She kept begging Buddy to show her interesting things at the hospital, and finally he agreed; one Friday she cuts all her classes and goes to visit him. She saw him and his friends cut up cadavers; he also showed her dead fetuses of different sizes in glass jars. Esther is proud of the way she calmly stares at all these gruesome things. She even attends a lecture where patients are wheeled in and quizzed about their ailments. One slide she remembers in particular is of a beautiful girl with a black mole on her cheek; the class is told she was dead twenty days later. But the bell rings, and Esther never finds out what was wrong with her.
Next she's able to see a baby being born. She's struck by how bizarre and torturous the delivery room looks and by the "inhuman" noises the pregnant mother makes. Later Buddy tells her the woman was given a drug which would make her forget she'd ever been in pain; Esther doesn't quite buy this - clearly the woman was in real pain and felt it. Finally, "through the split, shaven place between her legs, lurid with disinfectant, I saw a dark, fuzzy thing appear." The baby is delivered and the first thing it does is pee in the doctor's face. Someone tells the mother the baby is a boy, but she doesn't respond.
Buddy asks what she thought and she said it was wonderful. What she was really wondering was if there were any other ways to have babies besides the one she'd just seen; the most important thing, she thought, was to see the baby come out of yourself and make sure it was yours. If you were going to be in so much pain, you might as well be awake for it.
They go back to Buddy's room where they drink wine and Esther reads from a book of poetry. It seems the poetry reading was even Buddy's idea; he wanted to understand what she saw in it. After she finishes reading, he says abruptly, "have you ever seen a man?" She knows immediately he means naked and says she hasn't. He asks her if she wants to, and she reluctantly agrees. He strips down to nothing and stands in front of her: "The only thing I would think of was turkey neck and turkey gizzards and I felt really depressed." He seems hurt she doesn't say anything, but asks her to undress. She tells him she will another time.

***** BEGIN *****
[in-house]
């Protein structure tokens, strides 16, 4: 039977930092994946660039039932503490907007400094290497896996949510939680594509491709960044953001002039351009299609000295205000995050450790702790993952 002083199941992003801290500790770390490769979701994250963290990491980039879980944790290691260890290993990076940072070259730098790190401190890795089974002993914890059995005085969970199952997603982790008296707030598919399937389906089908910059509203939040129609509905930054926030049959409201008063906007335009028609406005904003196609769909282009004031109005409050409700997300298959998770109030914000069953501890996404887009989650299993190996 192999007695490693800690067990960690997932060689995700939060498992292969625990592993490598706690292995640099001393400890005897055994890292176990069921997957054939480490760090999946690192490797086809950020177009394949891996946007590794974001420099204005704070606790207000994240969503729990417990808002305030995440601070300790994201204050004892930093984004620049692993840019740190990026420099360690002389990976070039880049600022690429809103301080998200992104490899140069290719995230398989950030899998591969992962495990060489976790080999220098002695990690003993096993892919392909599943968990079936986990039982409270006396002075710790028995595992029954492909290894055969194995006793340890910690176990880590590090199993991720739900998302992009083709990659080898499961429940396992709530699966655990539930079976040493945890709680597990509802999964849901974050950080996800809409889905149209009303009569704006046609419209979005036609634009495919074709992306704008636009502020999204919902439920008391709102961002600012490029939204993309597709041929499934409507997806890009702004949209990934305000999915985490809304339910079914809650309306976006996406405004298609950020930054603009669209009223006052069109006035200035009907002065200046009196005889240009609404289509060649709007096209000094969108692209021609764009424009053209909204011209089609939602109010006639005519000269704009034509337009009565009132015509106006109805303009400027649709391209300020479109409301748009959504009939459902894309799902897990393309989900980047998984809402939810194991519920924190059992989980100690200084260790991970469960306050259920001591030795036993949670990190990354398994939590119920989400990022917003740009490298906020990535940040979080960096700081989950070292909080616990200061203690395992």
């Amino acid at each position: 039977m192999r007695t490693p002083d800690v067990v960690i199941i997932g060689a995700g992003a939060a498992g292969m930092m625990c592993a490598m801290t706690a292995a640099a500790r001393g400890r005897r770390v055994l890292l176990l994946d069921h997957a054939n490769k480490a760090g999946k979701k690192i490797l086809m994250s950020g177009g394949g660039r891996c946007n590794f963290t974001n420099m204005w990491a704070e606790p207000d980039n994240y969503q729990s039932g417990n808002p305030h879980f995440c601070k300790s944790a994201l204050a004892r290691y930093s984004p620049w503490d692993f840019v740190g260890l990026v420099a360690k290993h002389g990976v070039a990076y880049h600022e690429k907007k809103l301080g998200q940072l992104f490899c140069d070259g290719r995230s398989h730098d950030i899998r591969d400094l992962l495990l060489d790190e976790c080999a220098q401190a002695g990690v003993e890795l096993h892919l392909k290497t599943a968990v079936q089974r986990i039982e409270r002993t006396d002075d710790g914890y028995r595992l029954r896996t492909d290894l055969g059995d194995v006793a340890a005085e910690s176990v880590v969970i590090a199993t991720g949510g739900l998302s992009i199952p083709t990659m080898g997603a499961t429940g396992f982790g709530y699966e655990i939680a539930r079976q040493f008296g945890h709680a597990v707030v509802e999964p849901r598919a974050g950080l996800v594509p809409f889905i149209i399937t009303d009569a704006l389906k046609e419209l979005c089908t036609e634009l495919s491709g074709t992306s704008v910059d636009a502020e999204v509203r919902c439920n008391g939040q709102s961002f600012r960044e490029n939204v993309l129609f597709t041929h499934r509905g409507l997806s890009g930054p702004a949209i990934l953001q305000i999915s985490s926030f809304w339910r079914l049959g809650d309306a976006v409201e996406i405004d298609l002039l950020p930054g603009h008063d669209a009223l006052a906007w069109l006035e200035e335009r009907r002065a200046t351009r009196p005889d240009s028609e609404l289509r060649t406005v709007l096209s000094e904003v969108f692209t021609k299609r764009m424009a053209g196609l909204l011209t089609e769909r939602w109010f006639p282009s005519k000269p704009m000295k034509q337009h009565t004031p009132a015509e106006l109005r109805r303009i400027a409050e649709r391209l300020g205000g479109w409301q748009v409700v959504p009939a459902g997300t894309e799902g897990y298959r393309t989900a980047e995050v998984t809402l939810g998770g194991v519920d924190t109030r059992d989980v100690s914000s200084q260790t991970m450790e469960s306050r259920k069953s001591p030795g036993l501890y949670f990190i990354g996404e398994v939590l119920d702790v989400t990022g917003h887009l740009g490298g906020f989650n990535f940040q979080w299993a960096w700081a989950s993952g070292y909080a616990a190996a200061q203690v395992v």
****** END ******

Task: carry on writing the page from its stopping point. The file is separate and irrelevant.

They kiss and hug for a while and Esther feels better; she asks him, rather suddenly, if he's ever slept with anyone. She expects him to say no and that he's a virgin, but after a long pause he says he has. The previous summer he'd worked as a busboy in Cape Cod, and one of the waitress flirted with him constantly and he ending up sleeping with her. When she asks how many times they'd done it, Buddy admits they'd slept together the whole summer. Esther tries to do the math in her head and is truly shocked by this information; Buddy had always talked as if Esther was much more experienced than he was, even made her feel guilty for how much dating she'd done.
It didn't bother her that he wasn't "pure" anymore; what bothered her was his attitude, pretending that he was. And she knew his mother was fanatical about virginity, and Buddy was very close to his mother. What would she think if she knew?
Esther is back in her dorm and had just decided to ditch Buddy for good when he called to tell her he'd come down with TB and was going to a place in the Adirondacks for medical help. She'd never heard him sound so upset before; she told him how sorry she was and that she'd write. But when she got off the phone all she felt was relief. She told everyone at school they were engaged but Buddy had TB; this was the perfect cover for her, so she could stay in all the time and study, and everyone thought she was brave, hiding her broken heart.
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